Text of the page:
Arch Support Use for Improving Balance and Reducing Pain in Older Adults

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Applied Nursing Research




Purpose The purpose of this study was to examine the effects of arch supports on balance, functional mobility, and pain in the back and lower extremity joints among older adults.

Design A single-factor within-subjects design was used.

Method A convenience sample of older adults formed a single group for fitting with arch supports. Balance, functional mobility, and self-reported pain in the back and lower extremities were measured without the arch supports, immediately after the insertion of the supports in the subjects' shoes, and after 6 weeks of arch support use.

Findings Sixty-seven older adults completed the study. The measures used indicated statistically significant improvements in scores for the Berg Balance Scale [Berg, K., Williams-Dauphinee, S., & Williams, J. I., (1995). The Balance Scale: Reliability assessment for elderly residents and patients with an acute stroke. Scandinavian Journal of Rehabilitation Medicine, 27, 27–31] and functional mobility [Timed Up and Go test; Podsiadlo, D., & Richardson, S. (1991). The Timed “Up and Go”: A test of basic functional mobility for frail elderly persons. Journal of the American Geriatrics Society, 39, 142–148] as well as reduced back, foot, knee, and hip pain (p < .05). There was no statistically significant change in ankle pain (p > .05).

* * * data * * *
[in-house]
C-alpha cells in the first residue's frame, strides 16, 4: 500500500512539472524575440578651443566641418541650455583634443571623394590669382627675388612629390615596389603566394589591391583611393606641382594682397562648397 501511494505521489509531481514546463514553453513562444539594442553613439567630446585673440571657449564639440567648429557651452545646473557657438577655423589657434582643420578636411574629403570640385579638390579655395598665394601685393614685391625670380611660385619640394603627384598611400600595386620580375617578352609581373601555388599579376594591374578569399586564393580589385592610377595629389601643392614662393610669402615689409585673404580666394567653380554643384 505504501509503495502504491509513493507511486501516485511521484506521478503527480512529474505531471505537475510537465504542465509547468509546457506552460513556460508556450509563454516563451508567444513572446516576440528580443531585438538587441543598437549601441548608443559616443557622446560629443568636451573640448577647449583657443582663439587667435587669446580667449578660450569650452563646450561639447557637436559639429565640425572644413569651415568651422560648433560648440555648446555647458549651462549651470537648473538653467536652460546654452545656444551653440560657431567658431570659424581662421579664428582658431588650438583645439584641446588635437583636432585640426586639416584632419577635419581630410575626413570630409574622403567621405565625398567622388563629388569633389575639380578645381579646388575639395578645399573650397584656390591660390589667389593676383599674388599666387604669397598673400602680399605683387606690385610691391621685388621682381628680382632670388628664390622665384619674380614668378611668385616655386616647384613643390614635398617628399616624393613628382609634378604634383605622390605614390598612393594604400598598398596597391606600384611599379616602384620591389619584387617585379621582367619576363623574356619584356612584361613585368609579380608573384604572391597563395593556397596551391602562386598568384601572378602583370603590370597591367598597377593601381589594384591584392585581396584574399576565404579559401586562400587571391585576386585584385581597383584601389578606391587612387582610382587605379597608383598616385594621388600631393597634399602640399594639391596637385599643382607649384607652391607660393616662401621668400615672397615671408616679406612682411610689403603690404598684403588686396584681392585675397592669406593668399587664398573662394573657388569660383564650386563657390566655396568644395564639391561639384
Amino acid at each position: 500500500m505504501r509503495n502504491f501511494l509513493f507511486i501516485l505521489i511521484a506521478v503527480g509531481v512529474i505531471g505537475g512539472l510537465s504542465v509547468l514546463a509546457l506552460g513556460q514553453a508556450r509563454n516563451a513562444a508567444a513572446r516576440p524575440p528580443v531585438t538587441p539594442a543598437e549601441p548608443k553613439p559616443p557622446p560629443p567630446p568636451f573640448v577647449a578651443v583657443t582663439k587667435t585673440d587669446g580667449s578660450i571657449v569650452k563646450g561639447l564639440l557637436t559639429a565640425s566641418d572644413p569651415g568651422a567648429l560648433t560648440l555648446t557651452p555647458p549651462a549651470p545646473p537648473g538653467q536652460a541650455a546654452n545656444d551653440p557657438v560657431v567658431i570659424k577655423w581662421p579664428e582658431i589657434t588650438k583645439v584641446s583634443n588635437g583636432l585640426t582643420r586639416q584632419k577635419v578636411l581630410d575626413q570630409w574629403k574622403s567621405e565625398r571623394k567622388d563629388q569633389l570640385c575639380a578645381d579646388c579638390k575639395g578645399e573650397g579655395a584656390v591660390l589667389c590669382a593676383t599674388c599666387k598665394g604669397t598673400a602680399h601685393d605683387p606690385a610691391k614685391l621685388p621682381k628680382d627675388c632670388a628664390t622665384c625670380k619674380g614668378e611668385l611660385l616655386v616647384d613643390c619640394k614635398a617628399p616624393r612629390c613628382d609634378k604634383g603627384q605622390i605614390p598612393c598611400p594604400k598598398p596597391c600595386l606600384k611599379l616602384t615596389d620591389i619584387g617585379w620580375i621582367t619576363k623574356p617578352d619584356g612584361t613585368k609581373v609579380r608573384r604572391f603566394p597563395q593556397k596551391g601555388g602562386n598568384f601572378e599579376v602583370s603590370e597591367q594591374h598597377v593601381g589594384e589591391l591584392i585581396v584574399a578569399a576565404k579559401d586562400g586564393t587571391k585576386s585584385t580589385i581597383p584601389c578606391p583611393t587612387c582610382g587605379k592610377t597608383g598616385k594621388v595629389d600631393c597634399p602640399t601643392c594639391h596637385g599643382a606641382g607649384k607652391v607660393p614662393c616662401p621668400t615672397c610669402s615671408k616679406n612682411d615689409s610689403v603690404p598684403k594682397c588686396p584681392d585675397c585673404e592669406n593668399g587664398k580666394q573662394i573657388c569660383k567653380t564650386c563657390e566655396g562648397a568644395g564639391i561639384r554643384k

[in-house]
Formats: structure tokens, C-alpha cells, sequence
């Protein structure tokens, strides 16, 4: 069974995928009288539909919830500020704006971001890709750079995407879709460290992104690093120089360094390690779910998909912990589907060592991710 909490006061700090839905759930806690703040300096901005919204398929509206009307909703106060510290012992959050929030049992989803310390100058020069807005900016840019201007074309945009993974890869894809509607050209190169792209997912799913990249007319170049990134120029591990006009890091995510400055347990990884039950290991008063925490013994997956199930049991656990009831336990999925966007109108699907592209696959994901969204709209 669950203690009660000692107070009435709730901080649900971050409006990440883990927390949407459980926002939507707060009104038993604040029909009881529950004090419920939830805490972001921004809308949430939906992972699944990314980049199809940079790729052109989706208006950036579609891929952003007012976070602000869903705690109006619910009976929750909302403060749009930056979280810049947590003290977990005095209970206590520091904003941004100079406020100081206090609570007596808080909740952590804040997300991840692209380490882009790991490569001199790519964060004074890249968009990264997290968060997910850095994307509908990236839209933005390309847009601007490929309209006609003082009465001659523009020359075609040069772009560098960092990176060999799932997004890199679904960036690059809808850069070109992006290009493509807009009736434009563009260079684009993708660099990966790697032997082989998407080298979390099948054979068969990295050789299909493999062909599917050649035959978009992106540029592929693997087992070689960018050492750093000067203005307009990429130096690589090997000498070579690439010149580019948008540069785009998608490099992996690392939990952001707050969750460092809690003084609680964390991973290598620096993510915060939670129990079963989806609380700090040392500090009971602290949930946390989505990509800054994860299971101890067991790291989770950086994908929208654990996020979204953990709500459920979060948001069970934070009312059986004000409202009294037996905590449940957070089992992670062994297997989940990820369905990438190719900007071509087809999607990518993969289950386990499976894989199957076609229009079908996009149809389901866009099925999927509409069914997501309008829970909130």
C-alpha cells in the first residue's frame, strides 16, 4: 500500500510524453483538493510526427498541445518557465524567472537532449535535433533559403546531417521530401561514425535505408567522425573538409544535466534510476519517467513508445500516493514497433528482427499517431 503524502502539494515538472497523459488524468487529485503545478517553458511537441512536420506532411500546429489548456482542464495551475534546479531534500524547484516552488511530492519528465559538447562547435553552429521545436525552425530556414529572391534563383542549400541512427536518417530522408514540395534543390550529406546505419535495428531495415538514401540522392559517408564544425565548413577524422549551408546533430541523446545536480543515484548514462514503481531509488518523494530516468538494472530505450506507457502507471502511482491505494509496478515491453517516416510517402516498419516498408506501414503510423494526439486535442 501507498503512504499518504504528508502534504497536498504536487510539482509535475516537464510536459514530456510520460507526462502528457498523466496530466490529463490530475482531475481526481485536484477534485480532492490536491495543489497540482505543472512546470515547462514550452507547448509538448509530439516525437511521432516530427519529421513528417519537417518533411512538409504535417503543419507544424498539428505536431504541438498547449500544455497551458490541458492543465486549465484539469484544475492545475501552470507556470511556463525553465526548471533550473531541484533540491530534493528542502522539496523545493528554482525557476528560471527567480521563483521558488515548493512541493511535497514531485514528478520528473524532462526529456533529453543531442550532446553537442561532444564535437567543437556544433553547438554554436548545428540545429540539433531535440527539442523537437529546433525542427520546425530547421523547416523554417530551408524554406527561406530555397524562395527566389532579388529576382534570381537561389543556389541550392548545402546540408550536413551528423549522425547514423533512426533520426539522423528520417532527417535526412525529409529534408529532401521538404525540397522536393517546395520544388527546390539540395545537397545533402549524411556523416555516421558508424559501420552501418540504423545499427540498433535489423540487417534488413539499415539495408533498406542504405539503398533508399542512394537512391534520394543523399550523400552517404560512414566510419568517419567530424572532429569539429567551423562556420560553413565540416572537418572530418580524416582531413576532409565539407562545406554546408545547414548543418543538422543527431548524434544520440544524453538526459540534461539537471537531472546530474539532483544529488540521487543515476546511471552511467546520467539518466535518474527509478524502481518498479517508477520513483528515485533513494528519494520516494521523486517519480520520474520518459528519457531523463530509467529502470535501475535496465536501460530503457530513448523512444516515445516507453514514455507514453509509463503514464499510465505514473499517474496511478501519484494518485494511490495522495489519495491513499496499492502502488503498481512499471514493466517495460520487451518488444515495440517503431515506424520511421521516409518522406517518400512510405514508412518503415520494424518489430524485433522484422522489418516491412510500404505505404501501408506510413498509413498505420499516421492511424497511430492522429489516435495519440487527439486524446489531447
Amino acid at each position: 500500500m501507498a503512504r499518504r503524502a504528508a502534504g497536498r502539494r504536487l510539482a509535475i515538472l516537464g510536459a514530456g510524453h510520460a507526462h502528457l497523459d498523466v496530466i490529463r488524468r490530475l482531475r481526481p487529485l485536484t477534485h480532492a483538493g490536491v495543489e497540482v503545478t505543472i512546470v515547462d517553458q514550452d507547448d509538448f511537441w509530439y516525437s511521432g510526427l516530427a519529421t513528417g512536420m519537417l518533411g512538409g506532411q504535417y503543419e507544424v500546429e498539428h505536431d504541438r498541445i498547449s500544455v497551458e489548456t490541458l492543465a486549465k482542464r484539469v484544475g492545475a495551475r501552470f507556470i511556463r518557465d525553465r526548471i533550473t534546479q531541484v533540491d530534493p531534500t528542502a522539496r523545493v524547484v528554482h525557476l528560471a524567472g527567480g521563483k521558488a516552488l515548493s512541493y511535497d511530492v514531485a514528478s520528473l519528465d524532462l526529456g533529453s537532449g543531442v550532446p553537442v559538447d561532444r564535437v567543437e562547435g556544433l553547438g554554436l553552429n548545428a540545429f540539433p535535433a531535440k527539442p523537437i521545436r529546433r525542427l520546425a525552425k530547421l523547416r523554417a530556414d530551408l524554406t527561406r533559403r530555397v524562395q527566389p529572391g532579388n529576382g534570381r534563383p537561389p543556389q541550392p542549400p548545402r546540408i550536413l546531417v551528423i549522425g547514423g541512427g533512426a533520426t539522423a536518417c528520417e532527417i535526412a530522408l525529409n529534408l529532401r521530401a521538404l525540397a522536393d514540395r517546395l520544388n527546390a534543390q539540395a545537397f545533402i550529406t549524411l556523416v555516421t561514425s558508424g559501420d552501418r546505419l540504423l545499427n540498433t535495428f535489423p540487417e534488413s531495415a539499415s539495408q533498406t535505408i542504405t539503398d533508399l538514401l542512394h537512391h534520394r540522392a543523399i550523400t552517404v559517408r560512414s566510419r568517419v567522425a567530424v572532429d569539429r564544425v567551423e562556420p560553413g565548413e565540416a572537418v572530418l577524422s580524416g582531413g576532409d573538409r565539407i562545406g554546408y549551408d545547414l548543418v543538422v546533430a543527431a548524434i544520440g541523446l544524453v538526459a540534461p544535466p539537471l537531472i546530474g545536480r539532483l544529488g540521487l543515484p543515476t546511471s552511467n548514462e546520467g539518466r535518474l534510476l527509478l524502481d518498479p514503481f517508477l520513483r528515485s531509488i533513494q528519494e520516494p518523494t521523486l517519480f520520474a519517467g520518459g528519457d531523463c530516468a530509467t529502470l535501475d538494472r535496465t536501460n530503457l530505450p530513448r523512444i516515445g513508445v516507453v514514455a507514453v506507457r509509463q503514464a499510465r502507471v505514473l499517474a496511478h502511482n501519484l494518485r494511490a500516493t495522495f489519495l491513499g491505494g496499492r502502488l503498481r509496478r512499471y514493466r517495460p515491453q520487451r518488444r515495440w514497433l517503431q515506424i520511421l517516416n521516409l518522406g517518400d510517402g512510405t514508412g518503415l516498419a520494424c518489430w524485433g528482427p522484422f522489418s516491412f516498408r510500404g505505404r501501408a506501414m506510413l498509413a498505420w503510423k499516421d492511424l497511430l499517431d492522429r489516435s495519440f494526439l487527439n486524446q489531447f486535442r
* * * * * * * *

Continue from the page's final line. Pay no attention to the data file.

Implications Knowledge of interventions that enhance health and well-being is essential for nurses. Arch supports may provide improved balance and functional mobility while reducing back and lower extremity joint pains. Further research is needed to support evidence-based practice.